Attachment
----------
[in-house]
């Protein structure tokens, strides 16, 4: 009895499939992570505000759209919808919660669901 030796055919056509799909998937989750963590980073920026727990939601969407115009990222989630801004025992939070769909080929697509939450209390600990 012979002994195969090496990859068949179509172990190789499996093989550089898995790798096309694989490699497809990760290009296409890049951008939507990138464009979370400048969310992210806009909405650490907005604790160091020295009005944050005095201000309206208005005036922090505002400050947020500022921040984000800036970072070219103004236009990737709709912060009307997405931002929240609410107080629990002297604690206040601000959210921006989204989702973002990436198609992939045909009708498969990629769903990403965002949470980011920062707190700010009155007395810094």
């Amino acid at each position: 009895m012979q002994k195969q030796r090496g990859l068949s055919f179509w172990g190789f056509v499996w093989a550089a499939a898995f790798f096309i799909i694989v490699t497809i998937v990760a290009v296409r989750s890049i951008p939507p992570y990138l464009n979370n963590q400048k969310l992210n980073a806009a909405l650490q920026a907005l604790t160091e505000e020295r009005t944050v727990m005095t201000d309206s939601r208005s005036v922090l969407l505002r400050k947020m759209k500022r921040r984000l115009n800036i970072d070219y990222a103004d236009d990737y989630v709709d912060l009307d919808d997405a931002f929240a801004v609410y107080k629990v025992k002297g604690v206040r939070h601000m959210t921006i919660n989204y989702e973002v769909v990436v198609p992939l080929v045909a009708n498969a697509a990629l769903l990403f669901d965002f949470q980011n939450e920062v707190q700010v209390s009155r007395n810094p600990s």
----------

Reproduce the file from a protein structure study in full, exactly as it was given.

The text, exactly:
[in-house]
């Protein structure tokens, strides 16, 4: 009895499939992570505000759209919808919660669901 030796055919056509799909998937989750963590980073920026727990939601969407115009990222989630801004025992939070769909080929697509939450209390600990 012979002994195969090496990859068949179509172990190789499996093989550089898995790798096309694989490699497809990760290009296409890049951008939507990138464009979370400048969310992210806009909405650490907005604790160091020295009005944050005095201000309206208005005036922090505002400050947020500022921040984000800036970072070219103004236009990737709709912060009307997405931002929240609410107080629990002297604690206040601000959210921006989204989702973002990436198609992939045909009708498969990629769903990403965002949470980011920062707190700010009155007395810094």
């Amino acid at each position: 009895m012979q002994k195969q030796r090496g990859l068949s055919f179509w172990g190789f056509v499996w093989a550089a499939a898995f790798f096309i799909i694989v490699t497809i998937v990760a290009v296409r989750s890049i951008p939507p992570y990138l464009n979370n963590q400048k969310l992210n980073a806009a909405l650490q920026a907005l604790t160091e505000e020295r009005t944050v727990m005095t201000d309206s939601r208005s005036v922090l969407l505002r400050k947020m759209k500022r921040r984000l115009n800036i970072d070219y990222a103004d236009d990737y989630v709709d912060l009307d919808d997405a931002f929240a801004v609410y107080k629990v025992k002297g604690v206040r939070h601000m959210t921006i919660n989204y989702e973002v769909v990436v198609p992939l080929v045909a009708n498969a697509a990629l769903l990403f669901d965002f949470q980011n939450e920062v707190q700010v209390s009155r007395n810094p600990s």